Symud i'r prif gynnwys
Cuddio Rhestr Erthyglau

24 erthygl ar y dudalen hon



OUB SHORT SiOBY. I I A POLICEMAN'S STORY. I I ctm an ex-polieeman-whioh fact will account for, and, I hope, excuse, the ruggedness of style and want of polish noticeable in the following story--a true story, too, and one as strange as any that you read in books. I have only taken the liberty to give fictitious names. It wts the last night of the Old Year. A dense fog hung like a pall over Leeds, and the smoke of the tall factory chimneys of Hunslet and Holbeok deepened and intensified it. The street lamps were burning at midday but their sickly, splut- tering light only served to warn the wayfarer against knocking his nose against the posts on which they were perched. The long row of cabs on the Briggate stand loomed through the gloom like so many hearses about to otart on a funeral procession. Still, the streets were thonged with Imarketing folk, and the "publics" apparently did a brisk trade, to judge from the number of muffled figures that continually dived down the narrow, ill-odoured passages shooting off Brig- gate and Boar-lane—for many of our oldest- established Leeds "pubs" hide shamefacedly away from the public gaze, up blind courts a.nd suspicious-looking entries. This day I was on the Briggate beat. I spent most of my time at tne corner of Boar-lane, watching the misty tide of humanity surge along. l am not inj,ich of a philo- sopher still I could not help pondering on the amount of joy and sorrow, hope and ambition- ay, and crime, too-that floated along on that restless life current. I was standing in a door- way, in a brown study, from which I was aroused as a dozing man is when a lamp-light is sud- Z, denly fla.shed on his half-closed eyes. What was it that awakened me? you ask. Only a woman's face—and a face, too, I had never seen before. The Old Year was dying in noisy sobs, for !;he wind had begun to blow gustily, lashing heavy rain-clouds across the sky. It was neti:,rig twelve o'clock, and the streets were becomvig quite deserted. I was crouched in a doorway out of the rain, again in a brown study, this time saddened by the memory of the spectral face, when, to my astonishment., the owner of the face herself stood right before me, as though she had just risen from the ground. "Oh, sir, poor baby's is so very ill," she plain- tively exclaimed. "Do let him nest on this step while I run across to the doctor; and God bless you. No feeling man could resist the plaintive voice and sad, appealing eyes. Instead of allow- ing her to place the child on the cold steps, I wrapped it up in my cape, and cuddled the tiny thing to my breast to keep it warm. Twelve o'clock boomed out in deep pulsations from the Town Hall clock. The doctor's house was right opposite but after waiting fully five minutes I thought it strange that I did not see the door open. I waited ten minutes, half an hour, an hour, and still no signs of the woman's return. "Strange," I thought; "what must have become of her?" At last I ventured across the street, and rang the night-bell. The doctor popped his night-capped head out of the window, and asked my business. "Has a. woman been here just now, doctor, for medicine for a sick child?" "No!" And the window went down with a snap. Here was a. fix! A policeman cuddling a baby, which had come from nobody knows where, and belonged to nobody knows whom How my comrades would jeer if they saw my predicament; or the street scamps I had so often "run in." I opened my cape under the lamp, and gazed down into the little creature's face. A sweet, bonny face, and tne black, bead-like eyes looked up so trustingly into mine that I resolved from that moment to adopt i™, if the mother did not return. But what would wife say? Half a dozen young rascals appeared quite as many as I could pro- vide for. "No matter," I said, "God will pro- vide." And when relieved off my beat I made some plausible excuse about my bundle, an (^pro- ceeded home with my New Year's gift. The wife was waiting for me by the fire. "A. happy New Year, George." The same to you, dear. And I have good news for you. The best friend you ever had in this world has sent you a New Year's gift." "lvho, George?" HGod." And I placed the baby in her arms. The next day a woman's lifeless body was fished up out of the muddy waters of the Aire. I knew the pale, ghostly face at a glance, and, strange as it may seem, thanaed God that now the baby was really my own. » Years passed, and the shadow of great sorrow rested, it seemed permanently, on our little home. One by one our children were snatched away from us. When Death once knocks at a door he always returns, like the Indian, in his own footprints. Our foundling was now our only comfort. We called him, Christian and surname, after myself—George King. He was tall, dark, and handsome—quite distinguished-looking, in fact, and wife often said he was sure to turn out the son of some great man, like the little castaways, who became princes in the fairy tales. We gave George a good education and when nineteen he received an appointment as clerk in Sir William Hatfield's office. I ought to state that Sir William, although Yorkshire born, had only lately come to reside among us. < When George was about six months in; his situation, the quick eye of my wife detected a change in him, and drew sage conclusions from the fact. A woman can detect anything but her own little failings. George, though never slovenly in attire, suddenly became almost foolishly fastidious as to his personal appear- ance. Besides, he lost his appetite—a sure sign that a lost heart had preceded the lest appetite. Now, in my courting days, I was never much afflicted with the raptures and pains and anxieties of love. It was all plain sailing to port with me, and pretty quick sailing, too, for from the day I first, set eyes on my intended wife to the day of our marriage was little better than two months, so that I could not be expected to sympathise much with George's injured appetite and dreamy musings.' But a little incident hap- pened. about this time that set me seriously thinking. One afternoon, when taking a volume from the, a photograph fell out, on. the back of which some gushing love verses were written in George's handwriting. "Poor lad," I thought, after examining the card, "he has run his bark amid rocks and whirlpools at the very start." I resolved to try and talk him out of this love madness—for the photogranh was that of Miss Ada Grahame, the niece of Sir William Hatfield. That very night I called George aride into our back room. "George, it will not do." I held the tell-tale photo so that he might see it. "It will never do, lad. You might as wisely try to pluck a star from the sky. She is quite as far away from you, md just as hard to secure. Who is she? Sir William's niece, and the prospective owner of something- like tii-ety thousand a year, while you are "Oh! stop! stan! I know who I am! I'm nobodv's child but I know she loves me!" And the poor fellow flung himself on the sofa in a naroxvsm of tears. "Hufih. hush, lad-vou are my child; a-nd it's because I love you I speak; and a. choking feeline came up in mv own throat. Isaidnomore, and George lived on his madness like the bee on its honey store. The love romance got whispered about, ns mif!ht have been expected from Miss Grnhnme's undisguised love for the fatherless lad. Matters came to a crisis at last, as I knew they would, and as I had often forewarned George. One evening, about six o'clock, Sir William's coachman rode up to the door and handed me a note containing a request, very lik,e a command, that myself and "son" would wait on him at Vs private residence "in an hour's time." We followed the coachman, and were ushered into a, room to await Sir William's summons. When I entered—George was told to remain outside— Sir William and Lady Hatfield were seated I together in solemn anger, nursing thunderbolts. "Policeman, read this And he angrily fluttered into my hand an intercepted love epistle of George's. While I was pretending to read, madame blurted out, "your presumptuous son is dismissed from our employ with a bad character." "He is not my son, my lady, and he is not a bad character," I answered. "Whose son is he?" asked Sir William, with the thunder-clouds darkening on his brow. "I don't know, Sir William, neither does the bov." The thunder-clouds exploded in a torrent of rage. He tugged at the bell, and summoned Miss Ada. As she came in. George, prouder and handsomer than ever, also entered by the opnosito door. "Ada," Rpoklo Sir William, "aware that you have taken my advice of this morning, I have sent for you that this man—nobody's son, he now turn out—may learn from your own lips how you despise him. It will cure his infatua- tion." "Oh! but I love him, uncle!" And the little heroine, with flashing eyes, stood proudly erect, like an'uplifted lance. I have seen tragedy queens in theatres in their grandest moments, but never one so queenly as, Ada was at that instant. But there were scenes within scenes. While this was taking place, Lady Hatfield was slowly, dreamily advancing to George, her eyes staringly fixed on his hand- some face. She suddenly clutched him like one demented, and, dragging him right under the blaze of the chandelier, tore open hits-shirt- front. Throwing herself on the lad, she shrieked, "Oh, Sir William, the vine leaf! the vine leaf!—my long-lost darling What a moment that was. Sir William and Miss Ada looked dazed and stupefied. Lady Hatfield had found her son, and had identified him from a purple mark the exact shape of a vine leaf, on the lad's left breast—I knew the mark well— but more through her deep mother's love. Other marks of identification were found. But now that the mist had cleared, we all saw the won- derful likeness between mother and ,son-the same dark eyes, the same haughty air, the very same trickery of facial expression. The reader can fill in the remainder of my story. George married Miss Ada; but he still remains a good son to us—a real God's gift. Why or how the baby was stolen has never been revealed. That secret was buriod with the poor suicide under the waters of tho Aire.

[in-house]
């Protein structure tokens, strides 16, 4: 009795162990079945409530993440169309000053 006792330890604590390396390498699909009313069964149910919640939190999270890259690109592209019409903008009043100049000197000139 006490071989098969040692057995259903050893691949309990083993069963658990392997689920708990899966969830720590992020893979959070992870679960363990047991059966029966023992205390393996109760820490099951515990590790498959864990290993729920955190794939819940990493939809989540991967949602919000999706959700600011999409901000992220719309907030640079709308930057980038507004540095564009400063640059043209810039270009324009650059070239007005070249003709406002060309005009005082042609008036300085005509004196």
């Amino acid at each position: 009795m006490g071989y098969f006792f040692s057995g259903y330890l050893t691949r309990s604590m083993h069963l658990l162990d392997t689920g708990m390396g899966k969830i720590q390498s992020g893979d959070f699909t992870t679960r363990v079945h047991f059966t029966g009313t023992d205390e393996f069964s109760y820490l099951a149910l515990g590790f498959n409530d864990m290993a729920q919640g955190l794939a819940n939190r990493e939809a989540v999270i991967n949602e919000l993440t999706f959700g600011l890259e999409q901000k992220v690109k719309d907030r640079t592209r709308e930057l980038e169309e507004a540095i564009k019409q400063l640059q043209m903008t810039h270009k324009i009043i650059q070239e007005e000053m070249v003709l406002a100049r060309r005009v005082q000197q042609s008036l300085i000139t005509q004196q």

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-A I OVER, X100,000 MISSING.